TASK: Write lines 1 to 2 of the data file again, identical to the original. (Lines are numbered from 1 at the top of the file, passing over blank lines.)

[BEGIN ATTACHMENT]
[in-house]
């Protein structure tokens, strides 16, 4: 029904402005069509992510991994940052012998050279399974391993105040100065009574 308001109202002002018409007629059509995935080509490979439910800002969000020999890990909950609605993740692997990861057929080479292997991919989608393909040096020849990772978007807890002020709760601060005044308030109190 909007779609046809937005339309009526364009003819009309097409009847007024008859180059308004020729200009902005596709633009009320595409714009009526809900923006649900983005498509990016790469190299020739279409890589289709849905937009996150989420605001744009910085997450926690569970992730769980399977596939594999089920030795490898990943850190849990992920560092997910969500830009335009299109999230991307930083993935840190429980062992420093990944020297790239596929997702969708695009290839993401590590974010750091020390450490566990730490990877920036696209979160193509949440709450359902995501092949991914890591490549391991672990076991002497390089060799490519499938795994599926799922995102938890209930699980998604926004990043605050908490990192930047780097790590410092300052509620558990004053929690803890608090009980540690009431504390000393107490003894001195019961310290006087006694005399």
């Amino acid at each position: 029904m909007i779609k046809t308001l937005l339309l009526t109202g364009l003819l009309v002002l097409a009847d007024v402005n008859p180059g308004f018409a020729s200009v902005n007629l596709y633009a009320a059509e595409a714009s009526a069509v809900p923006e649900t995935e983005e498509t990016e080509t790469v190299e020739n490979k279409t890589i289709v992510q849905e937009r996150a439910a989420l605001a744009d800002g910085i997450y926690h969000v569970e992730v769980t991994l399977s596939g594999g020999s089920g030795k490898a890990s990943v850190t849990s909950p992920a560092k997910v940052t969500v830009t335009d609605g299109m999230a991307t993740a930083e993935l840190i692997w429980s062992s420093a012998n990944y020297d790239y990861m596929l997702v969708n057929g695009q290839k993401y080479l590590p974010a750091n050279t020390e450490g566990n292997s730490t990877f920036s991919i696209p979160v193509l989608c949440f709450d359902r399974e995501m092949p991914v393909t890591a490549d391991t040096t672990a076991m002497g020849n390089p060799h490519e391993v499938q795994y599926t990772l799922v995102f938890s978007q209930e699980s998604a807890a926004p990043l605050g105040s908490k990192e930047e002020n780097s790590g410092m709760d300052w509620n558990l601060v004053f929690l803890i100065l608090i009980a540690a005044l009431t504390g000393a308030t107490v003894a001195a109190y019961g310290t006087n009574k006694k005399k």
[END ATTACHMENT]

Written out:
[in-house]
């Protein structure tokens, strides 16, 4: 029904402005069509992510991994940052012998050279399974391993105040100065009574 308001109202002002018409007629059509995935080509490979439910800002969000020999890990909950609605993740692997990861057929080479292997991919989608393909040096020849990772978007807890002020709760601060005044308030109190 909007779609046809937005339309009526364009003819009309097409009847007024008859180059308004020729200009902005596709633009009320595409714009009526809900923006649900983005498509990016790469190299020739279409890589289709849905937009996150989420605001744009910085997450926690569970992730769980399977596939594999089920030795490898990943850190849990992920560092997910969500830009335009299109999230991307930083993935840190429980062992420093990944020297790239596929997702969708695009290839993401590590974010750091020390450490566990730490990877920036696209979160193509949440709450359902995501092949991914890591490549391991672990076991002497390089060799490519499938795994599926799922995102938890209930699980998604926004990043605050908490990192930047780097790590410092300052509620558990004053929690803890608090009980540690009431504390000393107490003894001195019961310290006087006694005399």